FOR A SPECIES that's conquered Earth and traveled through space and invented the Slapchop, we humans sure are insecure when it comes to technology. Our greatest fear: the singularity, when the abilities of AI and robots surpass those of humans, growing so advanced that civilization is forced to reboot as humanity spirals into existential dread. Or worse, the machines turn us into batteries, à la The Matrix.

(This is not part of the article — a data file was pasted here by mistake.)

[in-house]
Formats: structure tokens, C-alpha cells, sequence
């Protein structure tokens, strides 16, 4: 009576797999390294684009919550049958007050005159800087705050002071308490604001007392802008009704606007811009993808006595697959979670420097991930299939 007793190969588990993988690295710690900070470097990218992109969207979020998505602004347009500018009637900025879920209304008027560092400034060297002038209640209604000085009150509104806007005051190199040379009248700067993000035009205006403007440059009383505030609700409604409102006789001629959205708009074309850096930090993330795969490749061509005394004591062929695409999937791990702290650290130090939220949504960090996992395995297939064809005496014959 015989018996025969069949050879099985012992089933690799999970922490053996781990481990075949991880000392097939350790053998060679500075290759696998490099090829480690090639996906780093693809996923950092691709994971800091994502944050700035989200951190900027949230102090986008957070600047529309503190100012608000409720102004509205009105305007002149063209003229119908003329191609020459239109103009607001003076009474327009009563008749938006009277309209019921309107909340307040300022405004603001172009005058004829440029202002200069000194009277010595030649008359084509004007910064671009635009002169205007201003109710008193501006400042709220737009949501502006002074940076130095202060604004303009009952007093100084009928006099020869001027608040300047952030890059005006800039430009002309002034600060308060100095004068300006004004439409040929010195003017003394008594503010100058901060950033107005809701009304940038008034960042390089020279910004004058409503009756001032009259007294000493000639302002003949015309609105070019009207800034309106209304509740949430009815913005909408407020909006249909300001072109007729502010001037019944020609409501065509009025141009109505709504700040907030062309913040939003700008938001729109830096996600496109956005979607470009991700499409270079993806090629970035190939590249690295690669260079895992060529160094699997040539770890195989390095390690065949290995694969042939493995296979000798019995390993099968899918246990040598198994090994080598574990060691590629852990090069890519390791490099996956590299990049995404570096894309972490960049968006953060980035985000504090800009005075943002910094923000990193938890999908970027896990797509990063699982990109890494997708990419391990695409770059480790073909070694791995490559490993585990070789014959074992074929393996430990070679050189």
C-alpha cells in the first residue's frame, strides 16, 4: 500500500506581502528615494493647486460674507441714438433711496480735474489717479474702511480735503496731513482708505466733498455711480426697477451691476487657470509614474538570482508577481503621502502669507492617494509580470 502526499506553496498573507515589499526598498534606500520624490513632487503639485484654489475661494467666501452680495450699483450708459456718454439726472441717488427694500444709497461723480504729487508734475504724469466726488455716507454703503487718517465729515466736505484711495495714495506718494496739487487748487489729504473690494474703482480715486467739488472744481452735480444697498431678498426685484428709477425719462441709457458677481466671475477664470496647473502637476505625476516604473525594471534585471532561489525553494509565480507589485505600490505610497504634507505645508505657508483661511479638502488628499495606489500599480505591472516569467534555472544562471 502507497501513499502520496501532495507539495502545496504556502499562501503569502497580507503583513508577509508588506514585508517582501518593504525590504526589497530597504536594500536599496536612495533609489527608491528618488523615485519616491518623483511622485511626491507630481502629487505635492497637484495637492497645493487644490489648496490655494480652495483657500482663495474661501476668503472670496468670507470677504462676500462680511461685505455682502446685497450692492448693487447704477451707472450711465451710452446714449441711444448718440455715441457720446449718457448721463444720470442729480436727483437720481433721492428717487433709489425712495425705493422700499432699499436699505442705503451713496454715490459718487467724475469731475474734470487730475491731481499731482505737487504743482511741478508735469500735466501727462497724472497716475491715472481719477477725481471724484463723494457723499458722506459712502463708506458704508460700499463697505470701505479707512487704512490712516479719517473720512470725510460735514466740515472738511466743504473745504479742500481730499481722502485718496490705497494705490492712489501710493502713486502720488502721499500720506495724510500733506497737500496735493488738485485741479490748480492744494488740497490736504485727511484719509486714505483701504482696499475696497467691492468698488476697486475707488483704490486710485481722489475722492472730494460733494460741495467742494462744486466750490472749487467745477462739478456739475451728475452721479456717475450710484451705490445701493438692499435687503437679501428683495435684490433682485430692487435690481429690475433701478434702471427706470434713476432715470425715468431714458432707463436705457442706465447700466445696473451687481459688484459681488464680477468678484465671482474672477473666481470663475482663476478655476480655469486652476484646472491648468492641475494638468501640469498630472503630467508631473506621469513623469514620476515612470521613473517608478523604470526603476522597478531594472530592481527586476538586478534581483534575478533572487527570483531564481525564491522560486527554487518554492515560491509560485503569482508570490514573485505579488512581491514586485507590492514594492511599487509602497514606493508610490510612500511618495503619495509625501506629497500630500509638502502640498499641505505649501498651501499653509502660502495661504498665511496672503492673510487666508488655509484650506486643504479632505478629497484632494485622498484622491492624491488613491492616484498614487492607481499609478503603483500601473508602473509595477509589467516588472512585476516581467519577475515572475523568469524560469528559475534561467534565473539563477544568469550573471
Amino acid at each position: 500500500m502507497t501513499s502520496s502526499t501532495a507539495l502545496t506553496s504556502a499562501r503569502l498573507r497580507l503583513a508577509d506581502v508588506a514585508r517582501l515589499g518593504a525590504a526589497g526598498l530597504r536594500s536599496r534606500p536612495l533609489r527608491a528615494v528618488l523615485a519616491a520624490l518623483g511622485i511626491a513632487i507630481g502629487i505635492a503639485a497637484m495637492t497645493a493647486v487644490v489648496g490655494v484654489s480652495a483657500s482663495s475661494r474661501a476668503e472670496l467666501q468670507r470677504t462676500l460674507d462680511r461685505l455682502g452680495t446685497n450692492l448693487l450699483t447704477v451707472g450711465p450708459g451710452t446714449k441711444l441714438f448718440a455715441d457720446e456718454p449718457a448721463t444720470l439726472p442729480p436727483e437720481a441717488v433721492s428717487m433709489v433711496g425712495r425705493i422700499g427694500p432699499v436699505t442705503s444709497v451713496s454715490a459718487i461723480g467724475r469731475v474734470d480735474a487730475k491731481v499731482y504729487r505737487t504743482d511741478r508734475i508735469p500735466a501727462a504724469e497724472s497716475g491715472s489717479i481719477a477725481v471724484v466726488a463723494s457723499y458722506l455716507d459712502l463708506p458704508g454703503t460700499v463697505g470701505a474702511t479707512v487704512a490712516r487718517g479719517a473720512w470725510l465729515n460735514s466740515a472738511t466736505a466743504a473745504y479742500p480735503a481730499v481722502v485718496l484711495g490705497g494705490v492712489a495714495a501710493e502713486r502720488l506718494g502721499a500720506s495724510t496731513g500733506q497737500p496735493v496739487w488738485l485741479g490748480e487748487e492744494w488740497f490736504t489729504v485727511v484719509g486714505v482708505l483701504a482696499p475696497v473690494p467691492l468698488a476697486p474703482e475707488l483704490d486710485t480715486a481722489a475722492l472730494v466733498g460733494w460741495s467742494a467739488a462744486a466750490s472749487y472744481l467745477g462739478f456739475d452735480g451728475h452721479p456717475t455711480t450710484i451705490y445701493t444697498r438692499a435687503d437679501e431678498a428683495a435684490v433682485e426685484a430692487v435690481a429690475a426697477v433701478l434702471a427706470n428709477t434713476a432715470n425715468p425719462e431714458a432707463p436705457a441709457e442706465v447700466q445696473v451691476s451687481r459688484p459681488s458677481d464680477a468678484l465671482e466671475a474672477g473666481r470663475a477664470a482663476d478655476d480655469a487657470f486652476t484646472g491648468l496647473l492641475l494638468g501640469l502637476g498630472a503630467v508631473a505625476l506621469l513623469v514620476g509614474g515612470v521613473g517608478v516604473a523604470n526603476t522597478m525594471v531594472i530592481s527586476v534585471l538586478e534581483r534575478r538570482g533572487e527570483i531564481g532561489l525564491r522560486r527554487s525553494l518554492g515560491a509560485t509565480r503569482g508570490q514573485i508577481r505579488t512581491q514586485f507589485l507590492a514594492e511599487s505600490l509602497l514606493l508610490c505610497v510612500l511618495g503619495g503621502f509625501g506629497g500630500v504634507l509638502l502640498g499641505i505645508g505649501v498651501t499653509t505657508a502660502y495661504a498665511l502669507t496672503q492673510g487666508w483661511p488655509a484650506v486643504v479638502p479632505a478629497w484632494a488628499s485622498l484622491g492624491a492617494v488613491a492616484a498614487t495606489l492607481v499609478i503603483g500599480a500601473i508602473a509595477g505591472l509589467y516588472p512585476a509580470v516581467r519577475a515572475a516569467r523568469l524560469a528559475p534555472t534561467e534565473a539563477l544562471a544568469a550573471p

As fun as that all sounds, UC Berkeley roboticist Ken Goldberg thinks the singularity is bunk. "I think it's counterproductive," he says. "I think it's demoralizing and it's fiction. We're not even close to this."
The robot revolution we are in the midst of is actually way more interesting. Goldberg calls it the multiplicity. "Multiplicity is not science fiction," he says. "It's something that's happening right now, and it's the idea of humans and machines working together." So welcome to the future, where robots do things like gently hand us screwdrivers instead of stabbing us with them.